Dangers of a Whole House Humidifier


Winter is here and the air is dry...

for many people that means turning on your whole house humidifier. If you are not careful that also means putting your house at risk for some serious problems.

At Neighborhood Roofing, we have received an increase in calls for leaking roofs. In most of these cases, it is not the roof but moisture from a whole house humidifier. Whole house humidifiers attach to your ductwork and blow moist air into your home. To maintain the proper level of humidity, a homeowner needs to adjust the settings accordingly to the temperature outside. However, if you do not know the exact levels of humidity that are required to deal with changes in the temperature, you will get excessive moisture throughout your house.

If not used properly, here are some issues a whole house humidifier can cause:

Excessive moisture can causes mold growth.  Moisture can accumulate within your ducts, causing mold to form and then be distributed throughout the air in your home. Mold can effect your health, causing many allergic reactions, such as coughing, sneezing and itching eyes. Humidifier-induced mold sticks to ceilings, walls, windows and attic. Sometimes the mold is not always visible and could be inside your walls.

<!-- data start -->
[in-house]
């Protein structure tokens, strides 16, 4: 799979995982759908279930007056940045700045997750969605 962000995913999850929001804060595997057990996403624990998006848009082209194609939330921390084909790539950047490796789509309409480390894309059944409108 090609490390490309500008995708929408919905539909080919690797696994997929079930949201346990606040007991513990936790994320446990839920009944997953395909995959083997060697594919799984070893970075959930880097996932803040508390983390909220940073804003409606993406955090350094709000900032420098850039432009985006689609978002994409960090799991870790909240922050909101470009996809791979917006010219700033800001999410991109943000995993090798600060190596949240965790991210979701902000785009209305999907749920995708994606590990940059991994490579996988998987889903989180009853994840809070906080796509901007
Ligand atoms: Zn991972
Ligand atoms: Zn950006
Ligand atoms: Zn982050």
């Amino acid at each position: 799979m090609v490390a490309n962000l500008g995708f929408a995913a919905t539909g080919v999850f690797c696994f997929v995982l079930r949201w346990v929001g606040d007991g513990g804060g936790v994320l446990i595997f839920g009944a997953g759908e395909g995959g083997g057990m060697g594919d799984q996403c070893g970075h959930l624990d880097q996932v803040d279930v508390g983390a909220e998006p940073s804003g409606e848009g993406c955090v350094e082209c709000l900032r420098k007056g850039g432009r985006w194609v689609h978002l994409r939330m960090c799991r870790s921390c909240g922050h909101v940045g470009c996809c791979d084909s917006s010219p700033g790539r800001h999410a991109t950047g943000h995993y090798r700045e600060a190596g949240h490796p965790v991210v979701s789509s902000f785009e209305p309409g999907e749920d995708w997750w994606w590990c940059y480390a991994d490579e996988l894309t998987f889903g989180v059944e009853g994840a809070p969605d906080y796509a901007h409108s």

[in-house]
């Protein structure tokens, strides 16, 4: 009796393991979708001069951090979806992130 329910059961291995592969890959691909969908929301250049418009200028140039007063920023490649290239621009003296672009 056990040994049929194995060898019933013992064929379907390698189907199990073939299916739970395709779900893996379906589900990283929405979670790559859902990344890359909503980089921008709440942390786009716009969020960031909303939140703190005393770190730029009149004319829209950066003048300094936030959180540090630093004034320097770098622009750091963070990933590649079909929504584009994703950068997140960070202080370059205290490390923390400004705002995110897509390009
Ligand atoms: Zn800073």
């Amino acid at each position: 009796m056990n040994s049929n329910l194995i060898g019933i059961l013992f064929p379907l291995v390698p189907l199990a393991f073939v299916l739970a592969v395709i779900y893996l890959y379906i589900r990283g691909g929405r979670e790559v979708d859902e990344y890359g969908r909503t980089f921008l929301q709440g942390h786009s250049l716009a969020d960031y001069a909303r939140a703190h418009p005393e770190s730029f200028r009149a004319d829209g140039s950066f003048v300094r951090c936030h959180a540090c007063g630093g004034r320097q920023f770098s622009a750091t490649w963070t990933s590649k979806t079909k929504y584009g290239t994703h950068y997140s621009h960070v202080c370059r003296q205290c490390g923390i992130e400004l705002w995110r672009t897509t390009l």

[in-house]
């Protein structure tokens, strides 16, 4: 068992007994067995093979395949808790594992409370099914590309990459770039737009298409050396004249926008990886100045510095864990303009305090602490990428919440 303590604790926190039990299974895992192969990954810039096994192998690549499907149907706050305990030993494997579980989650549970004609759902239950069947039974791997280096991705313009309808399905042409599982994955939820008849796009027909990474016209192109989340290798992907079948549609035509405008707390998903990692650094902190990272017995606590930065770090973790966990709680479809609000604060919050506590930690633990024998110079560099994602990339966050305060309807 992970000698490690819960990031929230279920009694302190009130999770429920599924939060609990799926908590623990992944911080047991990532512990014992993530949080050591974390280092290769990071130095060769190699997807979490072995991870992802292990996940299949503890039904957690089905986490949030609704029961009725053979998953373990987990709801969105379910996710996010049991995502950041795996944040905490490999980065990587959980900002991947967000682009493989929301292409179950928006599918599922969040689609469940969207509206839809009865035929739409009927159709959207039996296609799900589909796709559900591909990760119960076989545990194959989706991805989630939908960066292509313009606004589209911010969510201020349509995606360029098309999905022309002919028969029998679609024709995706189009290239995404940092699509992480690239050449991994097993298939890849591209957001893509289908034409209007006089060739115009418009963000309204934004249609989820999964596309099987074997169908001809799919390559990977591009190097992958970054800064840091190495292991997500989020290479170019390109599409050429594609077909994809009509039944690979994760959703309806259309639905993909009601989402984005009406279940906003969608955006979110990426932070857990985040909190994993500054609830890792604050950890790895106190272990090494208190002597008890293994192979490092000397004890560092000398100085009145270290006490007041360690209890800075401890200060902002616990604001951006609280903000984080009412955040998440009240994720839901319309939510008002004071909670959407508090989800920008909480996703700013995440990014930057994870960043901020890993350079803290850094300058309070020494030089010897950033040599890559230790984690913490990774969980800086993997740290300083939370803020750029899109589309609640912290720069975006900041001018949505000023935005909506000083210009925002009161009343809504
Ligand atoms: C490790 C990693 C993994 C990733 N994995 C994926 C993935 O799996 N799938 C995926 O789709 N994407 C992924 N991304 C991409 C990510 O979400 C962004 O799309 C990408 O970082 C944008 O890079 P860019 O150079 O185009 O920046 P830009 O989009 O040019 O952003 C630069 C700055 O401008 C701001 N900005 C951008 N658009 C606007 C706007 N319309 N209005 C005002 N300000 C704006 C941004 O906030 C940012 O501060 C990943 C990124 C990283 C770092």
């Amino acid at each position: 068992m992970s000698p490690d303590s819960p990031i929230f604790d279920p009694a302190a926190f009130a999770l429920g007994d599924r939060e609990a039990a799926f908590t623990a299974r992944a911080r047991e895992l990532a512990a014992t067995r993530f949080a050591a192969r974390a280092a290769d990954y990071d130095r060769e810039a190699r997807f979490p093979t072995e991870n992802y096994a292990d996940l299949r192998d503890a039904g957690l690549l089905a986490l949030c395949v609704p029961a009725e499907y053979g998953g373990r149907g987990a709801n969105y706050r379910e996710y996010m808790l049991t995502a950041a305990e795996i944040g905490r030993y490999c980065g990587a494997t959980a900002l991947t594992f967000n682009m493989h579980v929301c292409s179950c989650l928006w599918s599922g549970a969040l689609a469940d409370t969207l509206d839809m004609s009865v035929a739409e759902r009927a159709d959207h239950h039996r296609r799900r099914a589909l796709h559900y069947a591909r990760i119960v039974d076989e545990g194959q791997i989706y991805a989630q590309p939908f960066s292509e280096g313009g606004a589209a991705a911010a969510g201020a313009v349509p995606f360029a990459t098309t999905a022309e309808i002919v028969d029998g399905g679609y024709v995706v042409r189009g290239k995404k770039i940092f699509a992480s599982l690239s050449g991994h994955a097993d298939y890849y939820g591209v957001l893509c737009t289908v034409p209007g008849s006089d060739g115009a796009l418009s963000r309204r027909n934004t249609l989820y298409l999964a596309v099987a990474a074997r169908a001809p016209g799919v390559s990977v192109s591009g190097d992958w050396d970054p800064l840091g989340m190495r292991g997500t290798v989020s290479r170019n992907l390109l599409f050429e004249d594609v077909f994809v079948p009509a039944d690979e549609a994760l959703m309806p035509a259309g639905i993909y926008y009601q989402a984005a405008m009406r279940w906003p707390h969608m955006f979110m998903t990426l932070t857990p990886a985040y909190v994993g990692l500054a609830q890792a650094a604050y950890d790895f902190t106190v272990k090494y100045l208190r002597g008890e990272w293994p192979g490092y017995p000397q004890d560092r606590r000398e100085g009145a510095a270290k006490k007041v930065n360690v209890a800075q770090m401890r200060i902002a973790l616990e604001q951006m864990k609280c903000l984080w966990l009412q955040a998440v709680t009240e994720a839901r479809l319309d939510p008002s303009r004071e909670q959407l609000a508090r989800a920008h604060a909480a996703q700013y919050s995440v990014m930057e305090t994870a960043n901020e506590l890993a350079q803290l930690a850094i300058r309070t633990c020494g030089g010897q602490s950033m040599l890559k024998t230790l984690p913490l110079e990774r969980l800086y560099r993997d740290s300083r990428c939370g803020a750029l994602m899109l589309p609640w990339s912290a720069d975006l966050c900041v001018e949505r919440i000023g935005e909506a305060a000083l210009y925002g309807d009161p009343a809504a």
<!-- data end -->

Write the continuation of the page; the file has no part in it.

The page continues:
Excessive moisture can damage wood.  When the moisture becomes excessive in the attic, the condensation can cause your roof to rot. Moisture seeping into wood floors can cause them to delaminate and loose their quality as they deteriorate.

Excessive moisture on the windows stains the finish. The moisture that condenses on the windows, leads to moisture stains ruining the aesthetics of your home.

Whole house humidifiers are suppose to improve your overall comfort but unless you adjust your humidifier regularly, it can cause just as many problems as they solve. Here is what you can do instead to help with the dry air:

  • Properly air seal your home to control airflow and prevent condensation. By controlling airflow, you also control moisture. Condensation can occur wherever water vapor can find a cold spot. Since warm air carries more moisture than cool air, air sealing helps stop moist indoor air from contacting cold surfaces. This prevents the air leakage condensation cycle.
  • Use portable units. Instead of a whole house humidifier you could opt for portable humidifiers for each room and use only when required. They should be cleaned every couple days to prevent moisture related problems, but this method can help control the moisture content better.

If you still want to opt for a whole house humidifier, make sure to get one with automatic digital controls. The controls remove the guess work and you don’t need to adjust the settings all the time.